The abuses by Israel has severely violated international human rights conventions and international humanitarian laws, such as the universal declaration of human rights, international covenant on civil and political rights, convention against torture and other cruelty, inhuman or degrading treatment or punishment and the Geneva Convention related to the treatment of prisoners of war. The double standard is particularly evident when comparison is made between coverage of human rights abuses by Israel and abuses elsewhere. More importantly, the shift in coverage of Palestinian human rights violations has not for the most part extended to coverage of abuses inside Israel itself, abuses ranging from suppression of free speech and freedom of the press to travel restrictions, town and house arrests, denial of rights of workers from the occupied territories and land confiscations by the state... When rights organizations treat Israel s violations of human rights as unflinchingly as they treat South Africa s abuses, defenders of Palestinian rights will have won a major victory.(8)

The United States always protected Israel and justified its violation to Human Rights Conventions. Although the United States raises human rights when governments involved are "unfriendly," it remains largely silent when it comes to friends. For years human rights groups have complained of growing politicisation and double standards that have stifled debate and allowed countries responsible for egregious abuses to escape condemnation.

According to longtime U.N. observers, resolutions condemning human rights violations have been directed mostly at developing nations, not at the United States or other western industrialized countries -- even if they are known to violate civil liberties or impose capital punishment.(9)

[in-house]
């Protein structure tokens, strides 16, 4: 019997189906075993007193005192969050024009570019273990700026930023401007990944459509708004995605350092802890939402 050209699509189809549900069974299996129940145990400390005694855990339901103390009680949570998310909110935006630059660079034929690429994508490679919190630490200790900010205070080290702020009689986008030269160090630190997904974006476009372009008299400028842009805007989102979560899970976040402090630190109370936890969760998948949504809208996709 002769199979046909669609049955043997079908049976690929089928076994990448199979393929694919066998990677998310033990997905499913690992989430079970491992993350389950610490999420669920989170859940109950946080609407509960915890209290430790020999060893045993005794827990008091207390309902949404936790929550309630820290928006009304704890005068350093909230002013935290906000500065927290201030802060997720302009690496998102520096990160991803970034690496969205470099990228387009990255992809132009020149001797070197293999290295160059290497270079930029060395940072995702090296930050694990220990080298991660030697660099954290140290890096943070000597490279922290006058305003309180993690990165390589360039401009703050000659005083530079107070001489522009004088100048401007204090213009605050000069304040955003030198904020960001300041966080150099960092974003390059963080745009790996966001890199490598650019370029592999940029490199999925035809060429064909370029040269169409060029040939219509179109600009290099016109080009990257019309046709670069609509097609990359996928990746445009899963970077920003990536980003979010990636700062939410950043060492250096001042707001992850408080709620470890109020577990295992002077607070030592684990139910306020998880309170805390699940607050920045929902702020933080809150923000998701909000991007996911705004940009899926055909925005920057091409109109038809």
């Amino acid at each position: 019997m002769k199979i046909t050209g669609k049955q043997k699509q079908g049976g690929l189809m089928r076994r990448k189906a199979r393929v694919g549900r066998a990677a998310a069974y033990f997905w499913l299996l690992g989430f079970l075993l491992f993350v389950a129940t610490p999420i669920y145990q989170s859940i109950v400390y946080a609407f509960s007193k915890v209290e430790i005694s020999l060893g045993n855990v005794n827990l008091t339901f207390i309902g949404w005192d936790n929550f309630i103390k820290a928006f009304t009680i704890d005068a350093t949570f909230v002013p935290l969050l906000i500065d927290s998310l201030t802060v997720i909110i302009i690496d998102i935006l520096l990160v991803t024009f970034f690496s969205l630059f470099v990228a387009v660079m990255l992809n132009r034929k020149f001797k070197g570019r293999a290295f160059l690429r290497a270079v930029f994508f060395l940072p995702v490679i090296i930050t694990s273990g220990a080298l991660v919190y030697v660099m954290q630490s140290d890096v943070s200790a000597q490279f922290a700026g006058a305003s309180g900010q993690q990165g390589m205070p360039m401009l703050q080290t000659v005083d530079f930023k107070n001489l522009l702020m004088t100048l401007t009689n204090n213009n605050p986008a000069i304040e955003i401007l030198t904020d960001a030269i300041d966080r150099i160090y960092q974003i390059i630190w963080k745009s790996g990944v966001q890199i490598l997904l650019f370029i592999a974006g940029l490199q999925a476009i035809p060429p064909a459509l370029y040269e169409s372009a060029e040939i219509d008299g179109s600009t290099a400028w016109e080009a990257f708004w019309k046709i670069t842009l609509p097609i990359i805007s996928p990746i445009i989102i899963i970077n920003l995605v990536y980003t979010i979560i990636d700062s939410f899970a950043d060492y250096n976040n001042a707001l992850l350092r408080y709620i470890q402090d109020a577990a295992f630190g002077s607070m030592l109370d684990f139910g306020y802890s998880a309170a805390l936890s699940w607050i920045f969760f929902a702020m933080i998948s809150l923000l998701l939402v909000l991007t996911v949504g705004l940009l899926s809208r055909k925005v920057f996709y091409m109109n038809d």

The international community lacks the minimum political will required to enforce resolutions some of which have been adopted more than half a century ago: Resolution 194 of 1948 stipulating the return of the Palestinian refugees; Resolution 181 of 1947 on the partition of Palestine; and Resolution 242 of 1967 requiring that Israel withdraw from the West Bank, Gaza, Jerusalem and the Golan Heights. The last two resolutions have great bearing on enabling the Palestinian people to exercise their right to self-determination. In fact, any draft resolution seeking to oblige Israel to enforce any of these resolutions was met with a veto. The enjoyment by super powers of the right of veto in the UN Security Council is in itself a blatant manifestation of discrimination. It also questions the credibility of the efforts by the international body to put an end to forms of discrimination in our contemporary world.

The international community was watching the war on Lebanon by Israel, a state that threatens international peace and security, starts wars, occupies lands, and commits acts of aggression almost daily. This is in addition to the number of collective massacres and acts of ethnic cleansing it perpetrated (as confessed to by its political leaders and evidenced by its academic historians), which led to the displacement of millions of refugees. And yet the international community is not able to subject it to the same standards of accountability applied to the rest of the world.